Country & Coast: Forgotten but elegant bird makes jaws drop in big flocks

All birds are equal but some birds are more equal than others, to misquote George Orwell's allegorical novel Animal Farm.

Often overlooked but undeniably elegant, the tree sparrow has suffered major historic population declines.
Often overlooked but undeniably elegant, the tree sparrow has suffered major historic population declines.

This certainly seems to be true in the eyes of many birdwatchers, who find themselves drawn to our most charismatic species but tend to be less diligent in looking for more ordinary-looking birds. Which is probably why few people announce that the object of their day’s birding is to go out and find a tree sparrow.

It perhaps suffers from being tarred with the same feather, as it were, of its much more widespread sibling, the house sparrow. Yet the tree sparrow is undeniably elegant, and a clue to the bird’s charm can be found in its old Yorkshire name of red-headed sparrow.

Actually, the head is more of a chocolate-brown colour than red, but in bright sunlight it acquires a gorgeous russety sheen. And whereas the female house sparrow’s dull brown makes it one of the least attractive birds in Britain, both sexes of the tree sparrow share their beauty.

Sadly, though, the species has declined across many parts of Britain, including Yorkshire. There was a massive population crash in the UK from the 1970s until a decade ago, when measures to help it breed slowly began to pay off, but it is still a long way from safety and is a red-listed species of conservation concern.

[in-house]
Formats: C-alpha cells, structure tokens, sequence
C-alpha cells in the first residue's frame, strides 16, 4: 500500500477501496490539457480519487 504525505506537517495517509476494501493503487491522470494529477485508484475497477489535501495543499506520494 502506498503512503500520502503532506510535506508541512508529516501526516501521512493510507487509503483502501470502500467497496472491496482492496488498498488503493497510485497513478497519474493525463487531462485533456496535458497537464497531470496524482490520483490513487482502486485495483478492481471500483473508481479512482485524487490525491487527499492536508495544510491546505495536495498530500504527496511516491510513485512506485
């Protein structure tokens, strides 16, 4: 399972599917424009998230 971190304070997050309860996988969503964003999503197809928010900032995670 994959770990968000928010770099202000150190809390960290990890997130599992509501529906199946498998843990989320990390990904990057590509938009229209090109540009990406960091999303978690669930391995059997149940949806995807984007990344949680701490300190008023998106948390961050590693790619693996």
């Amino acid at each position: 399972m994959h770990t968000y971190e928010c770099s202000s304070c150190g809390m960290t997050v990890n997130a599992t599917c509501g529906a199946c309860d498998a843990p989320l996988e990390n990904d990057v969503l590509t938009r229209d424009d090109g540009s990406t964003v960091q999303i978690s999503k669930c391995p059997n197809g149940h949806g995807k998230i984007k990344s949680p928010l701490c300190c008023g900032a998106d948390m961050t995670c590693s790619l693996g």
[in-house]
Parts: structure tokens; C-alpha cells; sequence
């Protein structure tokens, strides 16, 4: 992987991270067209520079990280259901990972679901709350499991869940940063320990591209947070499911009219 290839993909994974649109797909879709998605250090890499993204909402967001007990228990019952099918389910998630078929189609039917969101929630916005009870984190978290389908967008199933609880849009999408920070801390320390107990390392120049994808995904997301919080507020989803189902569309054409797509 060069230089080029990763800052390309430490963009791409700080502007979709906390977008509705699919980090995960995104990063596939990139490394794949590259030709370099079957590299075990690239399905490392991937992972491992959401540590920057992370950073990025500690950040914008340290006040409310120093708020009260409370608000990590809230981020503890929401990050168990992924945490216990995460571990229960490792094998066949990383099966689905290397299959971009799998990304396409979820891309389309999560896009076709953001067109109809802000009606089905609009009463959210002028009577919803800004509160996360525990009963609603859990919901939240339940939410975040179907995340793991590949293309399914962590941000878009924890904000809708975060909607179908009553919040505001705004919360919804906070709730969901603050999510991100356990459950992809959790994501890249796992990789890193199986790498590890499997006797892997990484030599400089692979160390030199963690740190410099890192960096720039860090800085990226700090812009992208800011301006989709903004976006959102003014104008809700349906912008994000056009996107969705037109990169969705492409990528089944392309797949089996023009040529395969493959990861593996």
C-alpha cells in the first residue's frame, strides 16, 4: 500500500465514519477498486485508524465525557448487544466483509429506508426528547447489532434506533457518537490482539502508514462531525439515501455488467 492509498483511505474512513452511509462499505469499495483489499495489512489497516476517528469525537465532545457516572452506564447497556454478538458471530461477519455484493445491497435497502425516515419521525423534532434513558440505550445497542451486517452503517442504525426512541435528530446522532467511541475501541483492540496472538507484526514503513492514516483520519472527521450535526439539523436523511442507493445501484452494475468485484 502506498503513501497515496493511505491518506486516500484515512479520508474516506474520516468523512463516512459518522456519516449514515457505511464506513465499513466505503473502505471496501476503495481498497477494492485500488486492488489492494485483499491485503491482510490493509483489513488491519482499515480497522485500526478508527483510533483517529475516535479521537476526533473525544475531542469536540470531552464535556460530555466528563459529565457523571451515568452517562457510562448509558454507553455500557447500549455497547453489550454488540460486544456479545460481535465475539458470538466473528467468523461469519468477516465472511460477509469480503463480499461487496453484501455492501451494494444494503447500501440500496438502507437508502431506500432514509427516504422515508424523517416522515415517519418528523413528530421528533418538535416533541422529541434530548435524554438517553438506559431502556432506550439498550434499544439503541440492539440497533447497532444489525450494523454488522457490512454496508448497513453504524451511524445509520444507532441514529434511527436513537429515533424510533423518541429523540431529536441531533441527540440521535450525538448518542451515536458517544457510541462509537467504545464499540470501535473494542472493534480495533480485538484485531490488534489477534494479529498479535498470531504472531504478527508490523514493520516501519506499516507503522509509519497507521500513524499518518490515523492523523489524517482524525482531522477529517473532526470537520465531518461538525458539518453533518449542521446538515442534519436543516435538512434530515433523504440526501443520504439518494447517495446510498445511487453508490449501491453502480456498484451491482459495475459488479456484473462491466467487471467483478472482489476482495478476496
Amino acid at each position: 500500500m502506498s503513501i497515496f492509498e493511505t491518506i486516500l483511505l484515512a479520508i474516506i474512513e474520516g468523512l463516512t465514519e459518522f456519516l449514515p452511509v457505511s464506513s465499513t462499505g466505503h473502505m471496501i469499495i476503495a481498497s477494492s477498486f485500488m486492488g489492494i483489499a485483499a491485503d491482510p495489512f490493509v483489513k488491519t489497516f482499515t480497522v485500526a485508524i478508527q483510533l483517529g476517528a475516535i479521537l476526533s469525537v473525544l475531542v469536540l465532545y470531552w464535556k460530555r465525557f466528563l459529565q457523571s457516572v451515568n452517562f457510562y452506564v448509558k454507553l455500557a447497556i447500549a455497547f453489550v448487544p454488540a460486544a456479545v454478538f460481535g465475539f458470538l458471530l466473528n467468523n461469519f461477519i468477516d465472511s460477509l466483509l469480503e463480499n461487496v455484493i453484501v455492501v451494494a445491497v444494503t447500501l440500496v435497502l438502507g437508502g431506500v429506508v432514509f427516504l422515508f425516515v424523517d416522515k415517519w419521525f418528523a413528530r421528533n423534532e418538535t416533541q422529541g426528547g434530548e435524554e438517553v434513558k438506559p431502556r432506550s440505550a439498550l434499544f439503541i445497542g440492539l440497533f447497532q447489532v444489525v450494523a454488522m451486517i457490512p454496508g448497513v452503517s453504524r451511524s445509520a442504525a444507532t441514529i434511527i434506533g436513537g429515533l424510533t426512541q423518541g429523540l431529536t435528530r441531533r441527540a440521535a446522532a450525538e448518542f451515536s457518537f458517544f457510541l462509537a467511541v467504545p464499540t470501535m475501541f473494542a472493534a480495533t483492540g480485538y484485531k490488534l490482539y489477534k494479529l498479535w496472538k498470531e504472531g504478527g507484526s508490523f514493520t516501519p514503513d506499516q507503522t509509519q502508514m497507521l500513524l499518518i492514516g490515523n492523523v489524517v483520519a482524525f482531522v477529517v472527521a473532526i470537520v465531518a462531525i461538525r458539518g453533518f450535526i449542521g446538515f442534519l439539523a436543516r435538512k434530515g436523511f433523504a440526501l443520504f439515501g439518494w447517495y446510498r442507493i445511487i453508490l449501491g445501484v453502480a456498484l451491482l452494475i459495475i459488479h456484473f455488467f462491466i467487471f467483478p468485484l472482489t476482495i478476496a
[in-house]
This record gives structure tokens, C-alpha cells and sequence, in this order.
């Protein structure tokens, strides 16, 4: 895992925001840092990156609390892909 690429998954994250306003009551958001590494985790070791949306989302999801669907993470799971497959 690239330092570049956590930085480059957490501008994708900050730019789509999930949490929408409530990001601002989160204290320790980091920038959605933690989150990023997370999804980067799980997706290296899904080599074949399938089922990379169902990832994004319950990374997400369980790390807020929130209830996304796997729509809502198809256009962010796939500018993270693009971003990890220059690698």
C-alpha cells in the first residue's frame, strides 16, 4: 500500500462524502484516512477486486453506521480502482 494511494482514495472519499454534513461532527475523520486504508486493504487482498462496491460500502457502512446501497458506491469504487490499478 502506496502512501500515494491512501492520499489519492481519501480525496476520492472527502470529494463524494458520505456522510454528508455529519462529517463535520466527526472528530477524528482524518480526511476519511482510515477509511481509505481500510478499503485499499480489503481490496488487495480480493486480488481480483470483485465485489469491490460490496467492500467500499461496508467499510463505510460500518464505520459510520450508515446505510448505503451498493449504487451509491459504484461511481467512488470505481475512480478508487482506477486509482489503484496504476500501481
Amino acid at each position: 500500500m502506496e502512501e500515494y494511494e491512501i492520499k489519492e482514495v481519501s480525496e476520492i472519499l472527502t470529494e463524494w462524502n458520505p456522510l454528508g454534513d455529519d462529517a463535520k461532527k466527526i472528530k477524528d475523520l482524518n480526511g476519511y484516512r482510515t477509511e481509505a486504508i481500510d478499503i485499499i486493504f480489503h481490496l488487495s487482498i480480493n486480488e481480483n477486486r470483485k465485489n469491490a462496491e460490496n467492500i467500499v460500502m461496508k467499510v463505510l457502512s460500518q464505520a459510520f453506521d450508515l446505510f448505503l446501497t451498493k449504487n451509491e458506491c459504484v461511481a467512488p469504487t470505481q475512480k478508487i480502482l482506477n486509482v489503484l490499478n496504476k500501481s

In Yorkshire, the chances of seeing a tree sparrow seem to increase the further east you travel. The coastal strip from Teesside down to Spurn is still where the most observations are recorded. I have often seen it at Filey Dams Nature Reserve, and last summer enjoyed watching a fair number of them above South Landing at Flamborough Head.

The bird’s presence in most areas is confined to the breeding season, and many birds congregate in large flocks on farmland or on the coast through autumn and winter. There is some to-ing and fro-ing to the Continent, and I’ve seen a report of them suddenly descending on the decks of a ship 60 miles offshore. Some flocks recorded at Spurn are spectacular, with hundreds counted every day in September and October - one year the count approached 5,000.

In the Dales there are long-established tree sparrow communities, and I’ve been lucky enough to find it several times in Upper Wharfedale. But there, as elsewhere, its numbers have been in long-term decline, and so it is heartening to hear that the Yorkshire Dales National Park has won a £9,500 grant from the Heritage Lottery Fund to help the species recover. The money will be used to find where tree sparrows are currently present, help them breed by providing nest boxes and take measures to protect breeding sites.